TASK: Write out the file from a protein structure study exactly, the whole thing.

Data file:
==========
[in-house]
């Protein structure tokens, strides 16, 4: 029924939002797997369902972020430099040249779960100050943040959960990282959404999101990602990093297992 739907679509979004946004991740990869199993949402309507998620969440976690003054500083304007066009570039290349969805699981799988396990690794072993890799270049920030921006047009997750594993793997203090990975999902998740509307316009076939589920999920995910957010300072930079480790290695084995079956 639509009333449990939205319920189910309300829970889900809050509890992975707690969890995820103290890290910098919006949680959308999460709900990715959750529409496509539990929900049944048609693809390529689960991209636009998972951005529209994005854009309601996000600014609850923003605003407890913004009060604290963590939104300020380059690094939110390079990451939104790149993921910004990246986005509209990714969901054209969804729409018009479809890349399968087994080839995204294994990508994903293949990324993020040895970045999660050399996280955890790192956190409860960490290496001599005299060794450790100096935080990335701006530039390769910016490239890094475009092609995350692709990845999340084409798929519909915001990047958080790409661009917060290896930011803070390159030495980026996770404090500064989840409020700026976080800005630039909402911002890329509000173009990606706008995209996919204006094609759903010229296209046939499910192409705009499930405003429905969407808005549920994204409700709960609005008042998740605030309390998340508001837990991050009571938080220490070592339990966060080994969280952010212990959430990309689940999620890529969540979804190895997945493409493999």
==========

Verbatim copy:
[in-house]
């Protein structure tokens, strides 16, 4: 029924939002797997369902972020430099040249779960100050943040959960990282959404999101990602990093297992 739907679509979004946004991740990869199993949402309507998620969440976690003054500083304007066009570039290349969805699981799988396990690794072993890799270049920030921006047009997750594993793997203090990975999902998740509307316009076939589920999920995910957010300072930079480790290695084995079956 639509009333449990939205319920189910309300829970889900809050509890992975707690969890995820103290890290910098919006949680959308999460709900990715959750529409496509539990929900049944048609693809390529689960991209636009998972951005529209994005854009309601996000600014609850923003605003407890913004009060604290963590939104300020380059690094939110390079990451939104790149993921910004990246986005509209990714969901054209969804729409018009479809890349399968087994080839995204294994990508994903293949990324993020040895970045999660050399996280955890790192956190409860960490290496001599005299060794450790100096935080990335701006530039390769910016490239890094475009092609995350692709990845999340084409798929519909915001990047958080790409661009917060290896930011803070390159030495980026996770404090500064989840409020700026976080800005630039909402911002890329509000173009990606706008995209996919204006094609759903010229296209046939499910192409705009499930405003429905969407808005549920994204409700709960609005008042998740605030309390998340508001837990991050009571938080220490070592339990966060080994969280952010212990959430990309689940999620890529969540979804190895997945493409493999």